But Biden still has options. The US could increase its military support to Ukraine, which could make a possible invasion bloodier and more costly for Russia. (The US is pursuing a similar strategy in Taiwan.)

According to the president’s national security adviser Jake Sullivan, Biden could also threaten Russia with sanctions, as he did during a phone call with Putin yesterday. “He told President Putin bluntly that if Russia continued to invade Ukraine, the United States and our European allies would respond with decisive economic measures,” Sullivan told reporters. Biden said that if Russia did attack Ukraine, the United States would react stronger than the US takeover of the Crimean Peninsula in 2014.

But sanctions may not be enough to deter Putin. As Applebaum pointed out, autocracies have suffered sanctions in recent years, thanks in part to economic aid from other autocracies, including China. This is one of the realities of a world in which autocracy is on the rise.

For more: Five takeaways from the conversation between Biden and Putin.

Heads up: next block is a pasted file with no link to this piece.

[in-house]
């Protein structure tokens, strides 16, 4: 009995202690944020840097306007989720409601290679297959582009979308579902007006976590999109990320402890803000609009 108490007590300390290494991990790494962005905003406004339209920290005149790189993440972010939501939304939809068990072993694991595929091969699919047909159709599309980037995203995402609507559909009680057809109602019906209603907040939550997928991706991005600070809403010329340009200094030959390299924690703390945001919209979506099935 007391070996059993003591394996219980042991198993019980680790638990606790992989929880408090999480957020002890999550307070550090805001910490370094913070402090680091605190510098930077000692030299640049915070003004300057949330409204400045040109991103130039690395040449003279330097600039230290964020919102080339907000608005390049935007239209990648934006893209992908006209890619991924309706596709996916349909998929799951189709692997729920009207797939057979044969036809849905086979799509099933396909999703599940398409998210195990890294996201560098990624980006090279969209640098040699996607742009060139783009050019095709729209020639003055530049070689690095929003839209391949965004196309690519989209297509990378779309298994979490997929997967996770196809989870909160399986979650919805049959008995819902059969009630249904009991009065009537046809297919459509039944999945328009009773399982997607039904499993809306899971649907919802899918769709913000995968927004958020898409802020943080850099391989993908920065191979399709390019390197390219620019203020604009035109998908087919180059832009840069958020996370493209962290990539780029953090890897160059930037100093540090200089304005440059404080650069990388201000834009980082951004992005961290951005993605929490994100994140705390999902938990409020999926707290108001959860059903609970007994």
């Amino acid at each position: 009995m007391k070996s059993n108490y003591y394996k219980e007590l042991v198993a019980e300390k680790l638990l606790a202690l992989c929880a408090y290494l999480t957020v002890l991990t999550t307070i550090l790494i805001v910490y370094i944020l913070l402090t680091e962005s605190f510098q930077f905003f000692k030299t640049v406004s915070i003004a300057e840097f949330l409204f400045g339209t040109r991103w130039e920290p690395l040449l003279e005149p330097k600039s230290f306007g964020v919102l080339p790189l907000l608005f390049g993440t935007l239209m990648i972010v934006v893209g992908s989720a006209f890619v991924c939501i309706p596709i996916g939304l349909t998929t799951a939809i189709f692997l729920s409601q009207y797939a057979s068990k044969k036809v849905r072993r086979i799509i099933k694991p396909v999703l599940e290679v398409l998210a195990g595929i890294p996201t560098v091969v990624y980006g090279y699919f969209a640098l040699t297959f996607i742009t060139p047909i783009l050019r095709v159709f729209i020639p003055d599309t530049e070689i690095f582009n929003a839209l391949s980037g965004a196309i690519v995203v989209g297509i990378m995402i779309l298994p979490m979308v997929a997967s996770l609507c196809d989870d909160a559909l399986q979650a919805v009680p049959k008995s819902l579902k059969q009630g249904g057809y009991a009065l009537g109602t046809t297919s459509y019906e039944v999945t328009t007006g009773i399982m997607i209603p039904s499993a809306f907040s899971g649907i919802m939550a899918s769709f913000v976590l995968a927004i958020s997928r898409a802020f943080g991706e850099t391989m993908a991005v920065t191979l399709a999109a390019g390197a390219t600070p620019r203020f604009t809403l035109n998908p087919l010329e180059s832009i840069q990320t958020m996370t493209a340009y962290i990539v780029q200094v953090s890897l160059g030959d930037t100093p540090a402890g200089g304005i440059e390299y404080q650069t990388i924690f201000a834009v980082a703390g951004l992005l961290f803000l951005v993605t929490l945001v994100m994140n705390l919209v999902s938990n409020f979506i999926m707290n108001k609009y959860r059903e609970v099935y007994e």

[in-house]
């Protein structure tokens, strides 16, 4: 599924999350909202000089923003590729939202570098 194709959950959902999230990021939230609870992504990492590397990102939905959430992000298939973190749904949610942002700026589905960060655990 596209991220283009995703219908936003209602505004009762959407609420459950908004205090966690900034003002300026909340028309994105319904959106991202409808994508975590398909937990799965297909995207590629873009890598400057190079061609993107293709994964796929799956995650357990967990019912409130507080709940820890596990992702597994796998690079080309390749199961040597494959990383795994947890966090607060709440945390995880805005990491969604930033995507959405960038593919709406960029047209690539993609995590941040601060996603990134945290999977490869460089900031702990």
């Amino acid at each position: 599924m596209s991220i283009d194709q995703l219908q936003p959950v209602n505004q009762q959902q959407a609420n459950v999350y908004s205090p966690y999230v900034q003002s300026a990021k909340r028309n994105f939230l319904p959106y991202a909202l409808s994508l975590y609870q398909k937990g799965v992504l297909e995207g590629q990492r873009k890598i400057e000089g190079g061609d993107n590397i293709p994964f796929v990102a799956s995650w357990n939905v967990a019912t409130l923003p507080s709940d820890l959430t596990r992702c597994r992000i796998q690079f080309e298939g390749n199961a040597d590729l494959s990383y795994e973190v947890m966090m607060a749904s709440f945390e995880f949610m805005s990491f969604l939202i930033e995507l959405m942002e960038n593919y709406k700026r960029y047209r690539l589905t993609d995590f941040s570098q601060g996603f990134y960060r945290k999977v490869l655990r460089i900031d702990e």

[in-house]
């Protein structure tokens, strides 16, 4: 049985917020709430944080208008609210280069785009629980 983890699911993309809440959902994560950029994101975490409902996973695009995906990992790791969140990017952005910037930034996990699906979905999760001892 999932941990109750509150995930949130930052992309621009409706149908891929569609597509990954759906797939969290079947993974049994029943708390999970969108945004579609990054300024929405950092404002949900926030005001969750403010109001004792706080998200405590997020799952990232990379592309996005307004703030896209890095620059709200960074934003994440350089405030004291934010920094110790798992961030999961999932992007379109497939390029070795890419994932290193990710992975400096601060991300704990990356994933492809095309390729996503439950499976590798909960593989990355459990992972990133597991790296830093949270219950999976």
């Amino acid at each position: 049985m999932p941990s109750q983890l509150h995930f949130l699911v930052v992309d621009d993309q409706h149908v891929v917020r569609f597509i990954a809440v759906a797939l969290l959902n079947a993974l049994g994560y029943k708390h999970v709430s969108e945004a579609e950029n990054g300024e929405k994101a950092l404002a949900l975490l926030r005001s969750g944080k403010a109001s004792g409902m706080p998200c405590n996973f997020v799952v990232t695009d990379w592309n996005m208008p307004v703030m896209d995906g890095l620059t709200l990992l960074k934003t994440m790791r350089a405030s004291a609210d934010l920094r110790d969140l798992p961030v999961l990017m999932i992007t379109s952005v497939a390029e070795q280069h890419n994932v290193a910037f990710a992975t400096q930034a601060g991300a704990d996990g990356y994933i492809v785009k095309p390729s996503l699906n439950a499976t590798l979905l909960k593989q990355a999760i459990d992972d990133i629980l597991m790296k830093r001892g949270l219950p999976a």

The most popular original in Netflix history is now Red Notice, a robbery movie starring Dwayne Johnson, Gal Gadot and Ryan Reynolds. The plot is a mixture of action cliches: Johnson plays the legal strongman, Reynolds plays the jester, and Gadot plays the femme fatale, writes Beatrice Loiza in the review.

While Red Notice has a relatively small cultural footprint compared to Netflix hits such as Squid Game and Bird Box, the company’s previous most popular film, it is designed for mass circulation. It has been criticized by critics, but has taken over 328 million viewing hours since its November debut. “It is reasonable to assume that more people have watched Red Notice than any new film released this year,” writes Lucas Shaw for Bloomberg.

Of course, streaming a movie is significantly less effort than paying and getting off the couch. As Aya Romano writes in Vox, Netflix can also directly introduce huge numbers of viewers to its headlines every time they log in, without the need for a complex or traditional marketing campaign.

Infinitely adaptable, this is one version of aloo andai, a Pakistani dish made from spicy scrambled eggs and potatoes.

Five minutes to make you love the organ. And a selection of books about musical legends, including a biography of Aliya.

“I’m a girl from Oklahoma, and where I come from is Jesus Christ and there is Reba,” says actress Christine Chenoweth on country star Reba McIntyre’s profile.

World Nation News Deskhttps://www.worldnationnews.com
World Nation News is a digital news portal website. Which provides important and latest breaking news updates to our audience in an effective and efficient ways, like world’s top stories, entertainment, sports, technology and much more news.